In the podcast, you may hear Mike refer to John as a "Vulcan Historian." What Mike meant to say is that John J. McKay is a historian with a specialty in the history of the Balkans, and that is an important distinction. He is also interested in the many weird theories that abound to explain (often not very well) natural history of the earth. He discovered that the mammoths are used as ersatz evidence in many of those theories, such as the idea that the ice build up at the poles became so heavy that the poles slid southward 40 degrees latitude and that pushed Atlantis to where Antarctica now freezes.
There were many other strange ideas to explain the discovery of these giant bones and Mr. McKay relates how the process of discovering the mammoth is important to the development of science itself. You can read more from John at Mammoth Tales, his blog, but we highly advise that you read his book!
Said book you may conveniently purchase here to support Ikonokast.
Discovering the Mammoth: A Tale of Giants, Unicorns, Ivory, and the Birth of a New Science
We are back! [caption id="attachment_321" align="alignright" width="199"] Bill Schutt, auther of Pump: A Natural History of the Heart[/caption] Join us with part one of an interview with zoologist and author Bill Schutt, as we discuss his latest book, Pump: A Natural History of the Heart, a delightful and informative exploration of the heart, in all its (anatomical) forms. We have changed our format a little, and hope you enjoy it. Feedback is welcome as long as you are nice about it. Material discussed in this and the next episode: Pump: A Natural History of the Heart Meteorite Crash-Landed in Canada Woman's Bed COVID-19 slows birth rate in U.S., Europe Bat guts become less healthy through diet of 'fast food' from banana plantations Threatened rattlesnakes' inbreeding makes species more resistant to bad mutations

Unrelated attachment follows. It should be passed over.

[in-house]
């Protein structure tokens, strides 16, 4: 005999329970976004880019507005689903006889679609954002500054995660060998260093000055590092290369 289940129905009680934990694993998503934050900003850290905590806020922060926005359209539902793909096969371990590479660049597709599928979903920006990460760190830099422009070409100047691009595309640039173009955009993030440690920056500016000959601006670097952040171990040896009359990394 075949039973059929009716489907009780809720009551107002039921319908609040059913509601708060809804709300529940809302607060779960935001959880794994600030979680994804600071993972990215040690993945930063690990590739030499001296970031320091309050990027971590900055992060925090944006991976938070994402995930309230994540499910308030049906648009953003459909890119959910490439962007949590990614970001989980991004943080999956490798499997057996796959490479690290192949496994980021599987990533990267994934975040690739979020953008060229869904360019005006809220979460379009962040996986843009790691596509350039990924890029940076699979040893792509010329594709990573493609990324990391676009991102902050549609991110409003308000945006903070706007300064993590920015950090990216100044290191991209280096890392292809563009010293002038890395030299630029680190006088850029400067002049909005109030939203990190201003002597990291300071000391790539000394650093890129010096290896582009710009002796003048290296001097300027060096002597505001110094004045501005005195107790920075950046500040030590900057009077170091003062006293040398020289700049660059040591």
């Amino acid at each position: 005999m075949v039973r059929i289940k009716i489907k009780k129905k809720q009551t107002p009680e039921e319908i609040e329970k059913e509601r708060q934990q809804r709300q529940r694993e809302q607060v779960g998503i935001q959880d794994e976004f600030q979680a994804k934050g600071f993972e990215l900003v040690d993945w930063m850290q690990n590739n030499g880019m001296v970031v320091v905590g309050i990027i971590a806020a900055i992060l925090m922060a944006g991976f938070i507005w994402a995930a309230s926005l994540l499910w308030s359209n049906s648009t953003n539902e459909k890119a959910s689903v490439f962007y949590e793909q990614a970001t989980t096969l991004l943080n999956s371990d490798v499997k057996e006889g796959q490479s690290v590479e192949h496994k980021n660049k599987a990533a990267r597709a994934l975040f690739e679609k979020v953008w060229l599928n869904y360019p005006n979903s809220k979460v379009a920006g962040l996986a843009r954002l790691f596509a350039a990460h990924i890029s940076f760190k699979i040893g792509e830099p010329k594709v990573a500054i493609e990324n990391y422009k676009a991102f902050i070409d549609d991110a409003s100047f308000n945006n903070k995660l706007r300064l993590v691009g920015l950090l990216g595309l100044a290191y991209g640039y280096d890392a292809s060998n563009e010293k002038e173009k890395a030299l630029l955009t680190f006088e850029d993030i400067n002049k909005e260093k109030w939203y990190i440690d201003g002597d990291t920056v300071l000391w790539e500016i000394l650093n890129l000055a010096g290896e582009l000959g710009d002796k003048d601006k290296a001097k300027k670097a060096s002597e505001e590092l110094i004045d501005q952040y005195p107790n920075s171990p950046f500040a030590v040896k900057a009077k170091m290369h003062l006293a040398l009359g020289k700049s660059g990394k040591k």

Dr. Karen Stollznow is a linguist who earned her PhD at the University of New England, in Australia. She hosts the skeptical podcast Monster Talk with Blake Smith (subscribe, you'll thank us!) She is also a prolific author, having published academic works, non-fiction as well as fiction.
In this episode, we open with the ways in which we judge and stereotype each other based on the dialect and language that we use and move on to the meanings of words and how the change in time and space. Not only does the cafe lose the accent after a time, but bad words turn good and good words turn bad. It's hysterical, how that works.
We marked this episode "explicit" because we discuss some of the words that are not used in polite language and how the relative offense of using some words varies based on where the speaker is as well as how the audience may be.
Check out her Amazon Author's Page Here and also check out Monster Talk.